Simply put, I am hoping that the next big step for the web is actually two steps backward. My aspiration is that we return to the original vision of Tim Berners-Lee of a semantic web, full of wonderful things such as directories and meaningful links. Sounds boring and lame, but it’s a lot more useful and relevant. The Internet, as we know it now, is riddled with interactivity, video, Flash, AJAX, and many other features. Now don’t get me wrong - these can all be useful, relevant, and sometimes entertaining, but in many cases they simply add clutter and confuse the user experience.

The world of search engine optimization (SEO), in essence, attempts to convert ambiguous, equivocal web pages to relevant, content-rich websites. By altering title tags, META tags, URL structure, headers, linking structure, and content, one is not only optimizing for search engines, but also creating a more usable, people-friendly site. Yes, this is what the web was meant to be.

I can’t say enough good things about sites that attempt to simplify the experience and provide a very focused, clean-cut offering. I’m referring to sites such as Craigslist, Wikipedia, and Their interfaces aren’t cluttered or crammed with images. Pages are legible and usability is tremendous. Add to that such things as clean URLs and a innate linking structure, and we are talking about a whole new type of experience - or an old one that we forgot about.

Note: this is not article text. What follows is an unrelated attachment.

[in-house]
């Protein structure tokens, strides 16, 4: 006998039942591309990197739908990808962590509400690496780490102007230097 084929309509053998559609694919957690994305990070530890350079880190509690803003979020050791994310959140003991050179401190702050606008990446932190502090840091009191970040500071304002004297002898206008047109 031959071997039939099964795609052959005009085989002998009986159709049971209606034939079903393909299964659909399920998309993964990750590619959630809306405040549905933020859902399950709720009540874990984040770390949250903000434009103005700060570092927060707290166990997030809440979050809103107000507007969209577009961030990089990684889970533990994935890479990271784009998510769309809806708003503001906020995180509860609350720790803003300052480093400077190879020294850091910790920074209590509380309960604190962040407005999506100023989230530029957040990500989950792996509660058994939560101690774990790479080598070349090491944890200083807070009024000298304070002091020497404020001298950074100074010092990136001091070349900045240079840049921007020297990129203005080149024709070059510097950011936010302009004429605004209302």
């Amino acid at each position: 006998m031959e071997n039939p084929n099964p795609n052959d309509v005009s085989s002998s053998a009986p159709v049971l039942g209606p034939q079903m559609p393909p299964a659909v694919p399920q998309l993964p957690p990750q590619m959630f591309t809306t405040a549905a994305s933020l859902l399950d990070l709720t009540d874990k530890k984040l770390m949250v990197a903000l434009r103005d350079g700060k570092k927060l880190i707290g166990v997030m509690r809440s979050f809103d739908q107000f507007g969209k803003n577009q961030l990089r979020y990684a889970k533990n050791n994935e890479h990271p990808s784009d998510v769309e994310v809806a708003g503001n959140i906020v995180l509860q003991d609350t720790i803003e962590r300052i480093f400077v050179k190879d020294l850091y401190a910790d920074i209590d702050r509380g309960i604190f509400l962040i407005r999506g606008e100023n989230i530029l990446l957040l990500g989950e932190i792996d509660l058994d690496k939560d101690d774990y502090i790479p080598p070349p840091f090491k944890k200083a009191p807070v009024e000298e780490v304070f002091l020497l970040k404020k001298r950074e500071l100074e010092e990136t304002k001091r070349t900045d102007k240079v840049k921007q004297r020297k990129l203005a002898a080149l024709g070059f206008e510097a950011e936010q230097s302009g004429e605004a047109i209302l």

Domain Investing is Virtual Real Estate

Thursday, June 7th, 2007

Individuals who partake in the buying and selling of domain names are called “domainers”. These individuals can also create revenues by generating traffic to the given properties, then maxizing the ad revenue per page view. By producing tailored landing pages and optimizing for search engines, the influx of traffic can be constant and ongoing, creating a flow of income.

The former tactic sounds very similar to the real world and real estate investing. Essentially, they are the same thing. In either case, the investor is purchasing some ‘property’ in hopes that it will increase in value. Subsequently, a sale will produce a capital gain. 

Many of these investors possess comprehensive portfolios of domain names, containing tens of thousands of names or more. The names range from high-end .com properties to smaller, more niche, long tail offerings. As mentioned above, these fortune-seekers can generate revenue not only via a sale, but also via traffic.

World famous domainers include:

  • Yun Ye - probably the most famous domainer; Vancouver man who sold this 100,000+ domain portfolio to Marchex for $164 million in 2004
  • Frank Schilling - his sites apparently generate 1% of all Yahoo ad revenues, or over $30 million a year
  • Rick Schwartz - multi-millionaire who turned $1,800 into over $20 million; has owned such domains as and

The domain investing world is a very interesting space that I would like to learn more about. It is a very underground, low profile industry due to its (sometimes) unethical and shifty nature. In any case, it is captivating and opens your mind to a whole new world of business on the Internet.

Note: I would highly recommend reading this article on domain investing. It is not only entertaining, but very educating.